Lesson 3: "Review"
This is what we'll be doing next week. I plan to ask them, "How can I tell if I did a good job?" This will lead into a review of my research question, the sources I used, and the way I presented my information.

Super simple, but I think it is the beginning of my students being able to independently and effectively research topics in the future. Enjoy!

Yours happily ever after,

Aug 31, 2013

Teacher Treats - A Giveaway Linky

Enter these giveaways for teacher-types! If you have a giveaway and would like to add it to the list, it must end within 60 days of posting and include an end date.

$20 Amazon Gift Card GIVEAWAY (ends 9/9/13)

Woo-hoo!!! Library Safari just reached 100 Pinterest followers! I think this wonderful occasion calls for Krispy Kreme doughnuts for me and my family, and a giveaway for one of you!

Enter below to win a $20 Amazon gift card! Some entries are worth more than others, and some can be repeated daily.  Have fun!


Yours Happily Ever After,

Aug 30, 2013

It's Back! Reuniting with A.R.

Well, it's Friday, the beginning of a long weekend, and I'm having a hard time winding down. I feel like I've just stepped off an Accelerated Reader roller coaster after a week-long ride!

Monday: Prepared to begin this year's A.R. program. Excited and focused.
Tuesday: Learned that we would not have A.R. this year. Sad and stunned.
Wednesday: Searched for alternatives. Anxious and overwhelmed.
Thursday: Formed a committee to help me figure things out. Calm and determined.
Friday: Learned that we WOULD use A.R. after all! Elated, disappointed, relieved, confused.

I realize this is probably not something you can relate to, but I felt compelled to let you in on the story, after sharing yesterday's post about how I'm not a fan of A.R. anymore. So, there it is. Now let's go enjoy our long weekend, but be sure to check back in Monday to see if we still have A.R. ;)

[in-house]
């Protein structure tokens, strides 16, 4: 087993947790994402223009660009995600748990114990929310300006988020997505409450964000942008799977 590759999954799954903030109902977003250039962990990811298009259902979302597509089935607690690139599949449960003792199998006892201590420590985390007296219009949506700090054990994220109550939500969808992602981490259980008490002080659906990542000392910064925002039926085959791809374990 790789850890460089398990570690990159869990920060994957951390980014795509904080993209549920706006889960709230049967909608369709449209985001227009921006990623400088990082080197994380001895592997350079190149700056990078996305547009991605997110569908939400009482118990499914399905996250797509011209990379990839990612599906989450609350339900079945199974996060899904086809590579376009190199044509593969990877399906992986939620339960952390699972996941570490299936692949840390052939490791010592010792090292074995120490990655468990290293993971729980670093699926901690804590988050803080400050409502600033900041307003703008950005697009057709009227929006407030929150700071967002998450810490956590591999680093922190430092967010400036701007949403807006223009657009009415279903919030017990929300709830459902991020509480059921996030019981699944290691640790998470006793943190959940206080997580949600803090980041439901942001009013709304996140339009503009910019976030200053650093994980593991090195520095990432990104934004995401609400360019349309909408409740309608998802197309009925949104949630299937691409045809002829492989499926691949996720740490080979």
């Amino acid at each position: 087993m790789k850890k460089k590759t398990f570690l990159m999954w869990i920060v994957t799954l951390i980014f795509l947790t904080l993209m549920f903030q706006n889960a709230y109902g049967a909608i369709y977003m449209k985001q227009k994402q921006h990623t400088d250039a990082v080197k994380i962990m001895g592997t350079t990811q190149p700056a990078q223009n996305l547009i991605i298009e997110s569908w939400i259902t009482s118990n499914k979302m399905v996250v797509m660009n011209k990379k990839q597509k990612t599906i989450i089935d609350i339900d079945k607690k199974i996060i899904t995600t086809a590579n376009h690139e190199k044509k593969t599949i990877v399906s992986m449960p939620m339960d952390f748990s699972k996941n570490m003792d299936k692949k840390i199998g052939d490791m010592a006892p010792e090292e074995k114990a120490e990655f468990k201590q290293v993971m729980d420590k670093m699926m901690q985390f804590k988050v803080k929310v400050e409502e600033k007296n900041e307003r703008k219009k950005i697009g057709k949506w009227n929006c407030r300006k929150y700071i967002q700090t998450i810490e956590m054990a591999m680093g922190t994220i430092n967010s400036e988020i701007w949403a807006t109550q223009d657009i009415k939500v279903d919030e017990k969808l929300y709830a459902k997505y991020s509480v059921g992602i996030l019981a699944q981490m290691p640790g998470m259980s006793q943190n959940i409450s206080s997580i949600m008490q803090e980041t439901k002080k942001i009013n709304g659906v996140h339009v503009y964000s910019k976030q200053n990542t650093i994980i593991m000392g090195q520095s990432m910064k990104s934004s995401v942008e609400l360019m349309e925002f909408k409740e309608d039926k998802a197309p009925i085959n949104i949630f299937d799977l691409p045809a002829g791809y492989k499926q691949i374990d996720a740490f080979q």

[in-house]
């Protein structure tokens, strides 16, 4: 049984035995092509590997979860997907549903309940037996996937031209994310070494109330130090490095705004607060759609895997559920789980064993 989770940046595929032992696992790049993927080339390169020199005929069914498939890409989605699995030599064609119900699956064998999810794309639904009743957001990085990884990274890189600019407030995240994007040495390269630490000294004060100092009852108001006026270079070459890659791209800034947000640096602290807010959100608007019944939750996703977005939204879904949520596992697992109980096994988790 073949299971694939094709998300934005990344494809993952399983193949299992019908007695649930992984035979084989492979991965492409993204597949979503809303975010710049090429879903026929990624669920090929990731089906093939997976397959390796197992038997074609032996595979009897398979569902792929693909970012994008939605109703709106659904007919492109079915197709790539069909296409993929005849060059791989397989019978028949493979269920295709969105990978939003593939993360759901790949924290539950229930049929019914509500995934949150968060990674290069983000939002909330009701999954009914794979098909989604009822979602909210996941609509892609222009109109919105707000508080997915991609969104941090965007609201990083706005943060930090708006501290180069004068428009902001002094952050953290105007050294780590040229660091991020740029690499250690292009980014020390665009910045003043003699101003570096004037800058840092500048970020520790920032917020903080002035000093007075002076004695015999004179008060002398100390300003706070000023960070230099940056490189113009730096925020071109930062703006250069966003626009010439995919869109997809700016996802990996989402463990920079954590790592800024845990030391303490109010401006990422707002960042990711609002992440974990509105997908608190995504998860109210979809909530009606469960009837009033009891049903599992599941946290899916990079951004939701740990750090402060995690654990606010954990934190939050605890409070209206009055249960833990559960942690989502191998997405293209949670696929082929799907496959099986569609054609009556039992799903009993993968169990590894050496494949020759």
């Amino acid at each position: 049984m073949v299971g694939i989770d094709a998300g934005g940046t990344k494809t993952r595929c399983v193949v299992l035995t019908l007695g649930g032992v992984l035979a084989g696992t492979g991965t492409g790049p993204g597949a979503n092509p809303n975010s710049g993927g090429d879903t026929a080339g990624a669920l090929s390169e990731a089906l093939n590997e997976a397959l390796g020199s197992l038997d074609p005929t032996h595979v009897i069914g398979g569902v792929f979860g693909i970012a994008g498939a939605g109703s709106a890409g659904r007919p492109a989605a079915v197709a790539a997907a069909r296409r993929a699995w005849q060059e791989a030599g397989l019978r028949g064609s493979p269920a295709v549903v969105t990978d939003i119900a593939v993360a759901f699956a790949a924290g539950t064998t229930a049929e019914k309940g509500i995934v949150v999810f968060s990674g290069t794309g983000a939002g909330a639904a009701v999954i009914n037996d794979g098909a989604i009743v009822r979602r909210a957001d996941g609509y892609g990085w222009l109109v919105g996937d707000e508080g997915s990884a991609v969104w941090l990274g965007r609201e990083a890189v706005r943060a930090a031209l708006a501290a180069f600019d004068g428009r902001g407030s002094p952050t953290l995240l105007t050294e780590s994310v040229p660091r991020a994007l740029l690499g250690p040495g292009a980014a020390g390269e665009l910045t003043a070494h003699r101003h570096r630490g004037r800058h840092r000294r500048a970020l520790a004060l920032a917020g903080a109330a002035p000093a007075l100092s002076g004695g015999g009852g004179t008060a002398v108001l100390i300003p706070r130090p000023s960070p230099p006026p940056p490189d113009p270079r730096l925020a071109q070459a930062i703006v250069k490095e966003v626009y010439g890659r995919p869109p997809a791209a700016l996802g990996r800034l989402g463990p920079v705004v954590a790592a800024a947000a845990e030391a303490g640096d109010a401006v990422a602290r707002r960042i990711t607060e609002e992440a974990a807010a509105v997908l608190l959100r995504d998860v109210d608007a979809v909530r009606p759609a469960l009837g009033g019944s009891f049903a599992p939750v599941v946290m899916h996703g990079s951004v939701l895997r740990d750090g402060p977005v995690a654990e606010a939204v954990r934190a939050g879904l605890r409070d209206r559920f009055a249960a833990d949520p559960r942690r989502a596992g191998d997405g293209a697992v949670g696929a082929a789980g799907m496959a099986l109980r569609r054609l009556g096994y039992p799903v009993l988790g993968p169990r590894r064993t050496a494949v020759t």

Yours Happily Ever After,

Aug 29, 2013

Life After Accelerated Reader

If you'd told me three days ago that I'd soon be looking for A.R. (Accelerated Reader) alternatives, I never would have believed you. I was a real fan of A.R. - always had been. Even in library school when I was told that it worked in opposition to its intended goal. Even when my peers spoke ill of it at our district librarians' meetings. 

Recently, Renaissance Learning chose to add a mass of new features that reflect current educational trends (RTI, Common Core), which is a good thing, I guess. Unfortunately, they passed the cost of them on to the schools. That's one of the reasons my school decided that this is a great time to try something new, and I have to agree.

Now, pardon me if I boast, but we really "did it right" when it came to A.R. I set individual goals for each child, and we held the standard of 85 minimum % correct. I expanded their reading range as they progressed toward their goal. It was a very important part of our reading incentive program. My colleagues and I are discombobulated by this loss. We find ourselves asking questions like...
  • How will we determine students' reading ranges without STAR data?
  • How will we set goals without points?
  • How will we determine progress without those fancy reports?
And the BIGGEST question that haunts me is...How do I motivate these kids to read now that I no longer have my carrot on a stick? Yes, I know...these were some of the biggest reasons for not using A.R. Those reasons I'd heard during library school and librarians' meetings. 

So it would appear that A.R. is wonderful when you have it, but if you ever have to let it go, the upset is widespread, affecting teachers and students. Teachers will have to find a way to make sure students engage in recreational reading. Students will need to be trained not only in the details of a new program but also, more importantly, in reading for the joy of reading. This begs the question - Wasn't that what we really wanted all along?

I'm thinking I may never be a fan again...

Have you had a similar experience? I'd love to read how you handled it. Please leave a comment or contact me through my comment form.

I'm off now to start a new Pinterest board about A.R. Alternatives :) I'm sure this topic will be a huge theme on this blog for the rest of the school year! Like me on Facebook or follow me on Bloglovin to see how it goes!

Yours Happily Ever After,

Aug 26, 2013

A.R. Quiz Tutorial Video

I have to admit - I was a little aggravated when the folks at Renaissance Learning changed their look in the middle of the 2012 - 2013 school year, after my students had become used to the look and process. I had really hoped that someone would have made an updated video tutorial by now, but that doesn't seem to be the case. So, here's my homespun A.R. Quiz Tutorial video. Short, sweet and seasoned with my southern accent! I hope y'all can stand it, but if not, just mute it and add your own narration!